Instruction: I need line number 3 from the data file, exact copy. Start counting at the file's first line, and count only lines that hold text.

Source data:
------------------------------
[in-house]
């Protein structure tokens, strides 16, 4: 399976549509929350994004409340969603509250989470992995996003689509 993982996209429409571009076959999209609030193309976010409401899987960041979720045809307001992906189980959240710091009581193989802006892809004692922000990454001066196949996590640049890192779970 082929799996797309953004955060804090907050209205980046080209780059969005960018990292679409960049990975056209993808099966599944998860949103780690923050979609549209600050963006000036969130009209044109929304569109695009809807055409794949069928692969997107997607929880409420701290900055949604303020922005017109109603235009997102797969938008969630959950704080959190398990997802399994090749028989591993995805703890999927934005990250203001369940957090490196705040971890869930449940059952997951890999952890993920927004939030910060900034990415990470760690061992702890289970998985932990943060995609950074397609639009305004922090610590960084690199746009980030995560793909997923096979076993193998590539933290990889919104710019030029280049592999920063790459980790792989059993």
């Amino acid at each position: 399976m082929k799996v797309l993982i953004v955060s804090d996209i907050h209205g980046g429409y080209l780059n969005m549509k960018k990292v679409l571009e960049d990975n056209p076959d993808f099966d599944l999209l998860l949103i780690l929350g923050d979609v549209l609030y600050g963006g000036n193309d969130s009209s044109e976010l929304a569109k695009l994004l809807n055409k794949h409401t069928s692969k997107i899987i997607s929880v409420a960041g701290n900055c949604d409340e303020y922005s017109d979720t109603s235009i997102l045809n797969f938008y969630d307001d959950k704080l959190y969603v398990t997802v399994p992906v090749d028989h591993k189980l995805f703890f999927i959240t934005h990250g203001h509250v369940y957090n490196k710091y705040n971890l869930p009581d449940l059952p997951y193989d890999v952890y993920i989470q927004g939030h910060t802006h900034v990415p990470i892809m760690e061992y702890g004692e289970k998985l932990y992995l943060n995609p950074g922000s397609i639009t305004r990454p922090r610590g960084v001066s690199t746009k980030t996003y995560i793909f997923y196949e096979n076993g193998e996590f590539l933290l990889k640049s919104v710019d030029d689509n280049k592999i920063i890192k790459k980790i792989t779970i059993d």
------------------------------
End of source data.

């Amino acid at each position: 399976m082929k799996v797309l993982i953004v955060s804090d996209i907050h209205g980046g429409y080209l780059n969005m549509k960018k990292v679409l571009e960049d990975n056209p076959d993808f099966d599944l999209l998860l949103i780690l929350g923050d979609v549209l609030y600050g963006g000036n193309d969130s009209s044109e976010l929304a569109k695009l994004l809807n055409k794949h409401t069928s692969k997107i899987i997607s929880v409420a960041g701290n900055c949604d409340e303020y922005s017109d979720t109603s235009i997102l045809n797969f938008y969630d307001d959950k704080l959190y969603v398990t997802v399994p992906v090749d028989h591993k189980l995805f703890f999927i959240t934005h990250g203001h509250v369940y957090n490196k710091y705040n971890l869930p009581d449940l059952p997951y193989d890999v952890y993920i989470q927004g939030h910060t802006h900034v990415p990470i892809m760690e061992y702890g004692e289970k998985l932990y992995l943060n995609p950074g922000s397609i639009t305004r990454p922090r610590g960084v001066s690199t746009k980030t996003y995560i793909f997923y196949e096979n076993g193998e996590f590539l933290l990889k640049s919104v710019d030029d689509n280049k592999i920063i890192k790459k980790i792989t779970i059993d």